Together at the Snow Bowl
Camden — A couple of years ago, Pastor Ray Thombs of Camden’s Celebration Life Family Church and a group of like-minded men went to the top of Ragged Mountain and prayed. Each inscribed his initials on a stone, leaving it at the summit as evidence of his commitment to create a family-friendly worship festival at the base of the mountain.
“In January, we said, OK, let’s make this happen,” said Thombs, standing on the deck of the Camden Snow Bowl lodge a week before WorshipFest 2012.
WorshipFest will run from 11 a.m. to 10 p.m. Saturday, Aug. 25, offering live music, inspirational speakers, food and merchandise vendors, a prayer tent, a bounce house and face painting, hiking and swimming and chair lifts and more. Thombs has been working with nine pastors from Waldoboro to Camden and eight in the Belfast area in an effort to, as the festival’s Old Testament prophet tagline puts it, gather themselves Together As One.
“One of our principles is based on the story of Nehemiah, who re-established the people as one and things got restored. We believe that when you get rid of divisions and worship together as a people, the community’s social problems begin to disappear,” he said.
The festival’s organizers found there were a number of people willing to fund such an endeavor, so much so that the gate fee will be going to three different beneficiaries — Five Town Communities That Care, Care Net Pregnancy Center and L.I.F.E. Recovery, an addiction ministry. All will have booths at the festival, as will several local food vendors. WorshipFest is not charging vendor fees as the health of local businesses is part of its community focus.
Even in a faith-driven event, God is in the details and Thombs has gotten logistical advice from North Atlantic Blues Festival co-producer Paul Benjamin, who will be on hand during set-up. Also in place will be Camden Police and First Aid; WorshipFest is hoping for at least 1,200 attendees. Thombs' church has hosted a number of Christian concerts and festival organizers originally were thinking of featuring six different bands. The costs just ran too high.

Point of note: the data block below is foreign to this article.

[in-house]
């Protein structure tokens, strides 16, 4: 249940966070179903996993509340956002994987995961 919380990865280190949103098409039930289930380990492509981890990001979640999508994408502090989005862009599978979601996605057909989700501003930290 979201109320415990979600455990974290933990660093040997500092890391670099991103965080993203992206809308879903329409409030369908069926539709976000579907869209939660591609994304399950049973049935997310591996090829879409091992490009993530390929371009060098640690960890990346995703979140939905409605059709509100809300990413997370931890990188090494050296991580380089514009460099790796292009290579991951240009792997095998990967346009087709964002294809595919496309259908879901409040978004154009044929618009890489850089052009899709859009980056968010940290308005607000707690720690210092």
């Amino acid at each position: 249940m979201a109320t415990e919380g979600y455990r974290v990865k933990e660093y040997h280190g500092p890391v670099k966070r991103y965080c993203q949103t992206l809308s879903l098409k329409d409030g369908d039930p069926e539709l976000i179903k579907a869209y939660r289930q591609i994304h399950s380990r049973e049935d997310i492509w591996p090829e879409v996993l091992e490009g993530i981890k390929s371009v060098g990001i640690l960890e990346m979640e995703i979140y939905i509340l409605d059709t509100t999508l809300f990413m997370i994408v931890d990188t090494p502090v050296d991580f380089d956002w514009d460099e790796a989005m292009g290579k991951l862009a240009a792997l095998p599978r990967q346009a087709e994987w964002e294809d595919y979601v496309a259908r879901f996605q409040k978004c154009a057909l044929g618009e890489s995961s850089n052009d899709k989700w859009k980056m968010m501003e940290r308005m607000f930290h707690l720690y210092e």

“Maybe next year,” said Thombs, a singer/songwriter who will perform with the band of his church, which is located in the Knox Mill.
Two nationally-known guest performers also will play a couple of sets each, and the music will alternate with speakers including Thombs, Maine Elders Coalition President John Eckhard, Youthstorm’s Seth Aumock and Jamie Dickson of Crave Revival, the latter two described by Thombs as young guys with appeal to teens and 20-somethings.
Appealing to fans of alternative rock will be John Waller, whose fierce faith is expressed on the title track of his latest album, “As For Me and My House.” Thombs has opened for Waller and put that connection to work to bring the popular musician, and his full band, to Midcoast Maine. Coming all the way from Colorado will be Jared Anderson. Known for his work with the Desperation Band, Anderson offers contemplative songs of worship in a piano pop vein.
The event’s website, worshipfest2012.com, has a schedule for the day, but the festival is designed to be free flowing, offering families the opportunity to enjoy a day together on many levels in a beautiful outdoor setting. WorshipFest is a go rain or shine, and attendees should bring their own lawn seating, be it beach chairs or blankets. They also can bring their own refreshments if they prefer. Attendees will get wristbands at the gate so they can come and go as needed. Thombs is not that concerned about people visiting the Snow Bowl to hike and bike “crashing” the fest.
“To me, the Kingdom of God is about generosity. There’s a clear message that the church, and its community, is restored when it’s known for generosity,” he said.
Tickets are $20, free for children younger than 6, and group rates are available; for advance tickets, see the festival’s website or visit thelighthouseevents.com.
Courier Publications' A&E Editor Dagney C. Ernest can be reached at 207-594-4401 or firstname.lastname@example.org.